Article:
Hatch chiles from New Mexico are one of the most prized chiles of the southwestern U.S. There are both mild and hot varieties of these meaty fleshed chiles. The chiles are named after their original growing area of Hatch, New Mexico in the Mesilla Valley, just north of Las Cruces. The valley, which stretches along the Rio Grande’s southernmost bend before crossing into Texas and Mexico, is covered with row after row of green, leafy Hatch chile plants for most of the summer.
Chefs say that the intense sunlight, hot days and cool nights in the valley result in a uniquely flavored chile.
The harvest season is August through early September, but depending on weather conditions, the harvest can begin as early as July and finish in early October.
Every September, after the harvest, there are Hatch chile festivals. In towns throughout New Mexico, the aroma of roasted chiles fills the air, along with the sounds of the Hatch chiles popping and crackling as they roast in propane-powered roasters.
Here’s how to roast Hatch chiles over an open flame on a grill or a gas stove, or under the broiler.
The difference between red and green versions is that green chiles (photo #1) are left on the vine longer until they turn red (photo #2).
Green chiles have a brighter, zestier flavor while red chiles have a deeper, richer flavor. (It’s the same with bell peppers, which are members are the same family (Solanaceae) and genus (Capsicum).
Heat lovers note: Unlike fresh chile peppers, dried chiles do not lose heat, taste, flavor or aroma when cooked.
> Check out the different types of chiles.
You don’t have to head to New Mexico for a Hatch chile festival. Have one at home, with this bounty of Hatch products from Melissa’s (photo #3).
The Hatch-at-Home box heats things with everything you need for a Hatch food adventure.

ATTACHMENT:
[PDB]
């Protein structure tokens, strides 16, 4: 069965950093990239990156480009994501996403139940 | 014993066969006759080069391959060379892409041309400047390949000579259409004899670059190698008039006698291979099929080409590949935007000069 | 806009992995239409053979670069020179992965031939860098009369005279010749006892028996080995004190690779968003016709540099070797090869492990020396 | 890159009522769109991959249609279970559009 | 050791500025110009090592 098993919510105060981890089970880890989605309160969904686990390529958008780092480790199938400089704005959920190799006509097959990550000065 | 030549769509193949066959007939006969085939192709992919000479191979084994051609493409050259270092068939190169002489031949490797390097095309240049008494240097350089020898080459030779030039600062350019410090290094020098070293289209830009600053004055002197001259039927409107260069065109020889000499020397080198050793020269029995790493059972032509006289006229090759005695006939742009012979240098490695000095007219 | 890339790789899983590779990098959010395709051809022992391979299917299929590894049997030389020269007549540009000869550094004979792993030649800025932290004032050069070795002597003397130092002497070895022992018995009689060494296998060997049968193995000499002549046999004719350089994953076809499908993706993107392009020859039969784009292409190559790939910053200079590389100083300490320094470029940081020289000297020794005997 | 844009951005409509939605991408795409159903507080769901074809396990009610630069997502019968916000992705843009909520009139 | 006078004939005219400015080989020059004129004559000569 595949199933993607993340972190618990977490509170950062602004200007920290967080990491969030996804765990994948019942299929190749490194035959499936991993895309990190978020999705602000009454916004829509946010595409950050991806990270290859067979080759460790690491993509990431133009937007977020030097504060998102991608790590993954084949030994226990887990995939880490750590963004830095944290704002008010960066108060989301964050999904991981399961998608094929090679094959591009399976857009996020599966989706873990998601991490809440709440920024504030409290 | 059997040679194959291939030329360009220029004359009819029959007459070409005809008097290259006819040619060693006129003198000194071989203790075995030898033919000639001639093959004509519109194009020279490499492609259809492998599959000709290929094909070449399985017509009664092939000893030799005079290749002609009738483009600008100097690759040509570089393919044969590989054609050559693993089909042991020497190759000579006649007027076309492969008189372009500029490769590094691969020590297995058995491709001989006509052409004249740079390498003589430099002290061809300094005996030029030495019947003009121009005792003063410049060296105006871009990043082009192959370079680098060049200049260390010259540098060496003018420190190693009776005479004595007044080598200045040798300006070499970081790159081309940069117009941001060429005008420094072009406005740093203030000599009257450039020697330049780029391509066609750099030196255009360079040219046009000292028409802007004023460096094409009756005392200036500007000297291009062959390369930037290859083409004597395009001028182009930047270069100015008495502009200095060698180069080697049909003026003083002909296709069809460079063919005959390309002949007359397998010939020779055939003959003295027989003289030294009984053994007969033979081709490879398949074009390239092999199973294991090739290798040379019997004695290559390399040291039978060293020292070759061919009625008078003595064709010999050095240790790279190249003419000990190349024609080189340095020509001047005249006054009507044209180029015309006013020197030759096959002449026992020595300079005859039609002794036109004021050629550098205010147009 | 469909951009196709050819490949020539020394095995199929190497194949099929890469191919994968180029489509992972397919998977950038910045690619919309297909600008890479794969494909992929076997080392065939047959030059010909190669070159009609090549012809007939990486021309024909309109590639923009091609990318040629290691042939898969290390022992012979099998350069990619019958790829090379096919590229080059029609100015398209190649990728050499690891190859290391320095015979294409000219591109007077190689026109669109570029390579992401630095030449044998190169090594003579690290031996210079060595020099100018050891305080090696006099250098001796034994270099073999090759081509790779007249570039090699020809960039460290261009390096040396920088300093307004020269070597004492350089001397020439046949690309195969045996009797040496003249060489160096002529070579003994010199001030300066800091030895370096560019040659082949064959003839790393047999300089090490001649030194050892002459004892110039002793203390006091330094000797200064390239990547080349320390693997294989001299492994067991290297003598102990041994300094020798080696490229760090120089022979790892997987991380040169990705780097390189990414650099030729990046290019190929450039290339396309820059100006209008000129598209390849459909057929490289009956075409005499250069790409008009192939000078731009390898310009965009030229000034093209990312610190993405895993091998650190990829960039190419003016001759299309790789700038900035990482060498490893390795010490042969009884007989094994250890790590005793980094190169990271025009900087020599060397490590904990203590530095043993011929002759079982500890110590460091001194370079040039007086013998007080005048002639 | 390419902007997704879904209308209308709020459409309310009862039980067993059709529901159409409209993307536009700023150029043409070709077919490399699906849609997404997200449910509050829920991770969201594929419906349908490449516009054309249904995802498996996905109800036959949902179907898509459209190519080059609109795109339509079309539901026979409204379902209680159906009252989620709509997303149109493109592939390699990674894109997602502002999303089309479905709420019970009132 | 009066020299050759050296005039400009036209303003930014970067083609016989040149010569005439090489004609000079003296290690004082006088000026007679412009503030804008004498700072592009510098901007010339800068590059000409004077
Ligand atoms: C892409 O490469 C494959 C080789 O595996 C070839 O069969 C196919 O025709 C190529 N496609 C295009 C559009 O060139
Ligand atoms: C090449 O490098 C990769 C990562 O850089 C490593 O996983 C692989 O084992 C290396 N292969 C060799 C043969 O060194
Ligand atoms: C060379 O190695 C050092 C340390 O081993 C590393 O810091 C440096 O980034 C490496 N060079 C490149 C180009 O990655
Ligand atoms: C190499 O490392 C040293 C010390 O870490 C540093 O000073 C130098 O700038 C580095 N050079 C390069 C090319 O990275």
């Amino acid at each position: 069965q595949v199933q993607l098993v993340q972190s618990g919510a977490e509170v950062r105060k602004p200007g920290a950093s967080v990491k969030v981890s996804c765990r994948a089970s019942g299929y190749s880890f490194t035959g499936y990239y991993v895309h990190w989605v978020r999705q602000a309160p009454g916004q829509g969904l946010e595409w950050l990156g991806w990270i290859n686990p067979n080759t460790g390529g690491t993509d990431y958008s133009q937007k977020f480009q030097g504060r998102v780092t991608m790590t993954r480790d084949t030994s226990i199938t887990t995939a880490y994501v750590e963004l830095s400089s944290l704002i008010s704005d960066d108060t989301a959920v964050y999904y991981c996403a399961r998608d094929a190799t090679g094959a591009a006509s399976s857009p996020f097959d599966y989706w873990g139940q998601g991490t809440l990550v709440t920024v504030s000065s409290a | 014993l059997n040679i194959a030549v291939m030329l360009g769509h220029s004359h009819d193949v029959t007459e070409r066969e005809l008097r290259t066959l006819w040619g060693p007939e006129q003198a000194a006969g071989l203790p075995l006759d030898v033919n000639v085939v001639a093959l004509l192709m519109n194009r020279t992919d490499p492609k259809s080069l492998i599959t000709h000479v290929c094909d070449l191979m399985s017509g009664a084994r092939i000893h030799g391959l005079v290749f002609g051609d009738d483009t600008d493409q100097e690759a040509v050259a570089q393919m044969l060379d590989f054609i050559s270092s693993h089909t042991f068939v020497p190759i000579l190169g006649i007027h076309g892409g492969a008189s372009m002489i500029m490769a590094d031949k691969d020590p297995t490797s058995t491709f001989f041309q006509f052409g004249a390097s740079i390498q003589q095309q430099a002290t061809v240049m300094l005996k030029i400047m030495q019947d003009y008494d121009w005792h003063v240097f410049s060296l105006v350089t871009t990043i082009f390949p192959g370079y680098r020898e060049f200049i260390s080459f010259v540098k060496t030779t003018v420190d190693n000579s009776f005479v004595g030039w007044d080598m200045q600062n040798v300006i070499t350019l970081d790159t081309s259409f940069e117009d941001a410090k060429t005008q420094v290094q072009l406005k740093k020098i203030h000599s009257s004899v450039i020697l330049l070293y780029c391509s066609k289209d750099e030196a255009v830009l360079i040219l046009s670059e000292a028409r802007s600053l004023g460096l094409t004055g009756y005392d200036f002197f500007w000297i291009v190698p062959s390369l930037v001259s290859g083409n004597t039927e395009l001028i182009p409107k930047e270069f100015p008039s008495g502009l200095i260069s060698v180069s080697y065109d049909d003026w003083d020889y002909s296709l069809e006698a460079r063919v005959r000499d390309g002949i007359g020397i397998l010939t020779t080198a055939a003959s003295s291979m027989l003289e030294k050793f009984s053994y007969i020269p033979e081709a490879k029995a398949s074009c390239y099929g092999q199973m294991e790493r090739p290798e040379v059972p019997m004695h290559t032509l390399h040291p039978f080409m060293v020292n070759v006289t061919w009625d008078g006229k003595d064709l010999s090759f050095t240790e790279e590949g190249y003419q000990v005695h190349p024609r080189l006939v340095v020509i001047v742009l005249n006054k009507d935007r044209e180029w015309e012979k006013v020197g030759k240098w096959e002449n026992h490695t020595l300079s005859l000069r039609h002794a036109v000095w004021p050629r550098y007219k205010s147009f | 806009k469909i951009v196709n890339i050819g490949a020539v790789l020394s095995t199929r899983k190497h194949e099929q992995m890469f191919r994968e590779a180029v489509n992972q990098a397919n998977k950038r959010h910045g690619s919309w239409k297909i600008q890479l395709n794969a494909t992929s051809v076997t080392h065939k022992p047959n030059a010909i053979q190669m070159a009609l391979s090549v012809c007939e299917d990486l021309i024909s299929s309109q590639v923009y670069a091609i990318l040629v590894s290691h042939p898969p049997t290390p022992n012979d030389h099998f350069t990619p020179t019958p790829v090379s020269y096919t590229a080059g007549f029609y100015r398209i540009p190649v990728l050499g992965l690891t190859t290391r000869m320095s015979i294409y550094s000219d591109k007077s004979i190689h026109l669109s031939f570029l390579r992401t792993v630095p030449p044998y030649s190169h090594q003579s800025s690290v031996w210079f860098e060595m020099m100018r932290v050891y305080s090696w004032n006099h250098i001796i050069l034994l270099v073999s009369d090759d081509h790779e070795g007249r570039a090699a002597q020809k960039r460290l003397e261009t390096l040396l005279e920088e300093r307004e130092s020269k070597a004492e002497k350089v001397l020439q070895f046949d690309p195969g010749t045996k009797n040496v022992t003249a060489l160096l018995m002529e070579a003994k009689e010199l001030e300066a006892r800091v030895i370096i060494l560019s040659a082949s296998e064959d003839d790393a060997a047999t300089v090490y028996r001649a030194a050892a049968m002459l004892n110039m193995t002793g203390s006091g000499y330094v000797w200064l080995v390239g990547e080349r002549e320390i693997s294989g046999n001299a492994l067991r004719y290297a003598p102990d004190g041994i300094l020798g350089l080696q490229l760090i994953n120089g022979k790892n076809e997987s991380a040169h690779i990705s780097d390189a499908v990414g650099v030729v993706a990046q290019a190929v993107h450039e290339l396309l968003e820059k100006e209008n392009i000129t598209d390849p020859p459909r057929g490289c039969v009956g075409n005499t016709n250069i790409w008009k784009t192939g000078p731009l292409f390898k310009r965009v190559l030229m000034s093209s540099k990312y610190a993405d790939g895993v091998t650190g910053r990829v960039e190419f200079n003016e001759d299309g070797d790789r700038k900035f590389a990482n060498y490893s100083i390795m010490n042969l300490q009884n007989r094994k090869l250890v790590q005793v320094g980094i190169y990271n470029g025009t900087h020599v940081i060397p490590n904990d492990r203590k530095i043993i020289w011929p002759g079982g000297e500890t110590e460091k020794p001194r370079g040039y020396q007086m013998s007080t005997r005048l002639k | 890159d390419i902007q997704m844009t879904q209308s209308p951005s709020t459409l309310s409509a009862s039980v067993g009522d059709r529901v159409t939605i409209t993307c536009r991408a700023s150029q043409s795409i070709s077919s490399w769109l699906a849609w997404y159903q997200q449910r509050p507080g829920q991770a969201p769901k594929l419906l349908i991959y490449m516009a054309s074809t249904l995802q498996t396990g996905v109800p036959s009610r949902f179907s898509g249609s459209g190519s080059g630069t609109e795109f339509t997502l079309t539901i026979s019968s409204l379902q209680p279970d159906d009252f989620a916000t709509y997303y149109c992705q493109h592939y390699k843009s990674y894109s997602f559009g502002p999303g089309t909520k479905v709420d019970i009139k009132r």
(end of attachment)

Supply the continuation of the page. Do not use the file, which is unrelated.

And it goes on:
Discover more wonderful fruits and vegetables at Melissas.com.
Discover delicious ways to use Hatch chiles in chile, chicken recipes, dips, sandwiches, sauces, soups, stews, Southwestern and Tex-Mex cuisine (photo #4).
Try delicious and fun recipes like Sweet, Smoky & Spicy Party Nuts, Sweet Potato Bread with Hatch Pepper Compound Butter, Lobster Mac & Cheese with Hatch Peppers, Grilled Surf & Turf with Kale Sprout Slaw, and Hatch Pepper Pecan & Vanilla Bean Ice Cream (how can you resist the latter?).
Melissa’s recommends a Viognier(vee-own-YAY) with Hatch recipes. The white wine grape, best-known in France, is planted in California, Oregon, Texas, Virginia and Washington (see the *footnote for details).
Viognier’s floral aromatics and notes of juicy stone fruits pair perfectly with the kick of Hatch spice.
You can also uncork a Chardonnay, Riesling or Sauvignon Blanc.
And that’s your own Hatch chile festival!
WHAT’S THE DIFFERENCE BETWEEN CHILES & PEPPERS OR CHILE PEPPERS?
The original name, chile, comes from the Aztec language of the New World (chilli). When Columbus’ crew first tasted chiles, in the Caribbean, the heat and pungency reminded them of black pepper. They referred to the chiles as peppers or chile peppers.
But black pepper is a completely unrelated genus; the fruits (yes, chiles are fruits) should be called chiles (the Spanish transcription) or chilies.
But after 500 years, it’s tough to change the record.
*On the nose, Viognier wines can also be very herbal, with aromas of chamomile, lavender, thyme and even a hint of pine. In aged examples and sweeter styles, this potentially overpowering herbal profile is softened by honeyed notes. The variety is not well known because it is difficult to cultivate; it is extremely prone to powdery mildew and is known for both low and unpredictable yields. Viognier is cultivated in Argentina, Australia, Chile, France, Italy, Japan, New Zealand, South Africa, Spain, Switzerland the U.S. [source]. The origin of the Viognier grape is unknown, possibly originating in Dalmatia (present-day Croatia) and then brought to France’s Rhône Valley by the Romans [source].
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